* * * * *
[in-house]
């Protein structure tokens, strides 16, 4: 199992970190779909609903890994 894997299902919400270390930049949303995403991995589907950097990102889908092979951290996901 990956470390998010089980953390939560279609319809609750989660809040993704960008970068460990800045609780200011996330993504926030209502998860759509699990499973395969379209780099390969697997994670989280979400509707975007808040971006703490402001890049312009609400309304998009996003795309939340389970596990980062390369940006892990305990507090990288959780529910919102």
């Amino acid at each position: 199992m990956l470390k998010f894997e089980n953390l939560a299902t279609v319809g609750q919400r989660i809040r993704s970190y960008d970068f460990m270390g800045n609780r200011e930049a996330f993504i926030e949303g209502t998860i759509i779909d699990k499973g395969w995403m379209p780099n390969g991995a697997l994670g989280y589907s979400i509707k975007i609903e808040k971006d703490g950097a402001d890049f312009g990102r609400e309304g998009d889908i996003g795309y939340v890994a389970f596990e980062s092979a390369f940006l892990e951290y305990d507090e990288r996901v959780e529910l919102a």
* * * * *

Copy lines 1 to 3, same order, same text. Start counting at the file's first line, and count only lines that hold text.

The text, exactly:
[in-house]
């Protein structure tokens, strides 16, 4: 199992970190779909609903890994 894997299902919400270390930049949303995403991995589907950097990102889908092979951290996901 990956470390998010089980953390939560279609319809609750989660809040993704960008970068460990800045609780200011996330993504926030209502998860759509699990499973395969379209780099390969697997994670989280979400509707975007808040971006703490402001890049312009609400309304998009996003795309939340389970596990980062390369940006892990305990507090990288959780529910919102």
């Amino acid at each position: 199992m990956l470390k998010f894997e089980n953390l939560a299902t279609v319809g609750q919400r989660i809040r993704s970190y960008d970068f460990m270390g800045n609780r200011e930049a996330f993504i926030e949303g209502t998860i759509i779909d699990k499973g395969w995403m379209p780099n390969g991995a697997l994670g989280y589907s979400i509707k975007i609903e808040k971006d703490g950097a402001d890049f312009g990102r609400e309304g998009d889908i996003g795309y939340v890994a389970f596990e980062s092979a390369f940006l892990e951290y305990d507090e990288r996901v959780e529910l919102a």